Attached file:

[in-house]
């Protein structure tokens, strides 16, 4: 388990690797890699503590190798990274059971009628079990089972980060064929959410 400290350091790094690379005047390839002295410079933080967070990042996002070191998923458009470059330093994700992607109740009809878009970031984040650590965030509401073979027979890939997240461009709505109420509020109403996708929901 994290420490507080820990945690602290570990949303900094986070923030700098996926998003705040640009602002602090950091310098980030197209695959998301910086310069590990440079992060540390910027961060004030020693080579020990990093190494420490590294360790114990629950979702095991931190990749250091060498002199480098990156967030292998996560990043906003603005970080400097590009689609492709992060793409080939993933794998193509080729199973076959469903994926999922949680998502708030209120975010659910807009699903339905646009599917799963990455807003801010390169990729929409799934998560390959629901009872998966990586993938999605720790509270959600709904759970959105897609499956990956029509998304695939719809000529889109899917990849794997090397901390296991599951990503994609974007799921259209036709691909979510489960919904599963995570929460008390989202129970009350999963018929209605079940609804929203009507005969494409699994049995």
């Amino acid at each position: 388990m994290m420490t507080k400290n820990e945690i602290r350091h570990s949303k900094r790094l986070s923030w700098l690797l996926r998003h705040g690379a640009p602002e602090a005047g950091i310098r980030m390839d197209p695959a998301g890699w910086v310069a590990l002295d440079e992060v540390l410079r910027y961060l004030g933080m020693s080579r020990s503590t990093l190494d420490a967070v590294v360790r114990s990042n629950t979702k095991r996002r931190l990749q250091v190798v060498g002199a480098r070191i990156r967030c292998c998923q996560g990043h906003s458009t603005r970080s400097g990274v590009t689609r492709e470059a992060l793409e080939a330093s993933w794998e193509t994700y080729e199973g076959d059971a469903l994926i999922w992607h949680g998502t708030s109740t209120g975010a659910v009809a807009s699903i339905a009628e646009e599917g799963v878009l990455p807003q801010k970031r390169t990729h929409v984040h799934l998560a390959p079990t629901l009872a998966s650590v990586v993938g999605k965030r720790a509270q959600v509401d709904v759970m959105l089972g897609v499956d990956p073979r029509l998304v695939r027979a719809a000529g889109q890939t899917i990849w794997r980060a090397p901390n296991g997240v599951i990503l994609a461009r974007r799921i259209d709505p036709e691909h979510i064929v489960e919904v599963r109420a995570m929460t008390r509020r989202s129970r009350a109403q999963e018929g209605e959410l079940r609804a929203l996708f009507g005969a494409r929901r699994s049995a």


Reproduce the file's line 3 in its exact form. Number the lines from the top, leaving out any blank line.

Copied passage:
């Amino acid at each position: 388990m994290m420490t507080k400290n820990e945690i602290r350091h570990s949303k900094r790094l986070s923030w700098l690797l996926r998003h705040g690379a640009p602002e602090a005047g950091i310098r980030m390839d197209p695959a998301g890699w910086v310069a590990l002295d440079e992060v540390l410079r910027y961060l004030g933080m020693s080579r020990s503590t990093l190494d420490a967070v590294v360790r114990s990042n629950t979702k095991r996002r931190l990749q250091v190798v060498g002199a480098r070191i990156r967030c292998c998923q996560g990043h906003s458009t603005r970080s400097g990274v590009t689609r492709e470059a992060l793409e080939a330093s993933w794998e193509t994700y080729e199973g076959d059971a469903l994926i999922w992607h949680g998502t708030s109740t209120g975010a659910v009809a807009s699903i339905a009628e646009e599917g799963v878009l990455p807003q801010k970031r390169t990729h929409v984040h799934l998560a390959p079990t629901l009872a998966s650590v990586v993938g999605k965030r720790a509270q959600v509401d709904v759970m959105l089972g897609v499956d990956p073979r029509l998304v695939r027979a719809a000529g889109q890939t899917i990849w794997r980060a090397p901390n296991g997240v599951i990503l994609a461009r974007r799921i259209d709505p036709e691909h979510i064929v489960e919904v599963r109420a995570m929460t008390r509020r989202s129970r009350a109403q999963e018929g209605e959410l079940r609804a929203l996708f009507g005969a494409r929901r699994s049995a």